African Journal of Malaria and Tropical Diseases
African Journal of Malaria and Tropical Diseases ISSN 4123-0981 Vol. 3 (8), pp. 221-228, August, 2015. © International Scholars Journals
Full Length Research Paper
A study of the frequencies, trends and demographic characteristics of malaria diagnosed and reported among members of the UN staff deployed in northern region of Sudan
*Imran Ali Jinnah1 Soomro Khan Bhutto1 and Atif Malala Hassain2
1Department of Microbiology, Faculty of Biological Sciences, University of Health Sciences, Lahore, Pakistan. 2Department of Microbiology, Faculty of Biological Sciences, University of the Punjab, Lahore, Punjab, Pakistan.
*Corresponding author. E-mail: firstname.lastname@example.org
Accepted 20 July, 2015
Malaria is a mosquito-borne parasitic disease, common around the globe especially in poorest countries. It is inevitable and remediable, yet it is still killing many people every year, 90% of them are in Africa. Malaria is an important threat to tourists, soldiers and employees travelling or working in endemic areas. The present study was carried out among UN staff members working in regions of Damazin, AL Obayid, kosti and areas of Blue and White Nile States. Study period comprised five years from Jan 2006 to Dec 2010. Febrile patients both males and females were screened for malaria. Thereafter, the malaria positive patients were further screened for Plasmodium falciparum and Plasmodium vivax. P. falciparum was found in 80% of febrile patients. Most of the patients (63.6%) presented in the first two days of febrile illness and the largest number of Falciparum malaria cases was reported from July to October each year. Mean index of falciparum malaria at presentation was a major factor in determining hematological and liver functions derangements and the time taken for fever to settle after starting either of two antimalarial drugs, that is, quinine or artemether.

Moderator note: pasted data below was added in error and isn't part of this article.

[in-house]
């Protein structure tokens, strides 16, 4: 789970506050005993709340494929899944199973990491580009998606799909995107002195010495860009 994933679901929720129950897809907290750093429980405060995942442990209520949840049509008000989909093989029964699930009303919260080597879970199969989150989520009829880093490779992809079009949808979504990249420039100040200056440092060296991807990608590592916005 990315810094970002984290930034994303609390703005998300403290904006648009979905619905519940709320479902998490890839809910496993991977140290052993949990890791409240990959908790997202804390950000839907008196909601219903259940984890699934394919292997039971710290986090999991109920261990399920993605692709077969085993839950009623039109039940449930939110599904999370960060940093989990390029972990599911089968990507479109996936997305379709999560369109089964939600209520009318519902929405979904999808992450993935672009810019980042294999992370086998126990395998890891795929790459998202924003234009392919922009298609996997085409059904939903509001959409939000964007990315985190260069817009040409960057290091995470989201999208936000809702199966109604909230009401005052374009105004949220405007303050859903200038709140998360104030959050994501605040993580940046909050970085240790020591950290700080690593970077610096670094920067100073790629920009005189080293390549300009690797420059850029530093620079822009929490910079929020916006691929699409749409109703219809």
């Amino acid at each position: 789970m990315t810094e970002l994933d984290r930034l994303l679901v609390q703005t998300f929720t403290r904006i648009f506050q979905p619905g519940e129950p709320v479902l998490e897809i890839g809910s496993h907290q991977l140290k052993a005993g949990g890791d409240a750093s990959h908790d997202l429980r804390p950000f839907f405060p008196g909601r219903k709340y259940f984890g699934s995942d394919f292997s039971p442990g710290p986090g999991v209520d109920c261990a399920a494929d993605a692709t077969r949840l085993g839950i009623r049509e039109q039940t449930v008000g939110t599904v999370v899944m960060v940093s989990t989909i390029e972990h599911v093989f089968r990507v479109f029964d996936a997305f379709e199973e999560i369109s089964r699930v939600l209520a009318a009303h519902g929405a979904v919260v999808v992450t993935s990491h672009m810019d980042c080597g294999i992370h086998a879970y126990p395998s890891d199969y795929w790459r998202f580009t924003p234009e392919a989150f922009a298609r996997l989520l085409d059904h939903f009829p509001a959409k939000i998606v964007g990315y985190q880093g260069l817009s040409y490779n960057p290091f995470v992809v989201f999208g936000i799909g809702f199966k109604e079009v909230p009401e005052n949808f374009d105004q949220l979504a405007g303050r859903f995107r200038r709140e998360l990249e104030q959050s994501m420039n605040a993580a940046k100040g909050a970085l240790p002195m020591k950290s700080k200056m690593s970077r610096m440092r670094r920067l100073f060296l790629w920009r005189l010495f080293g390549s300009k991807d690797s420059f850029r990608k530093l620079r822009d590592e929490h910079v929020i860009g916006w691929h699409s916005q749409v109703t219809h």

Key words: Plasmodium falciparum, plasmodium vivax, quinine, artemether, falciparum Index.
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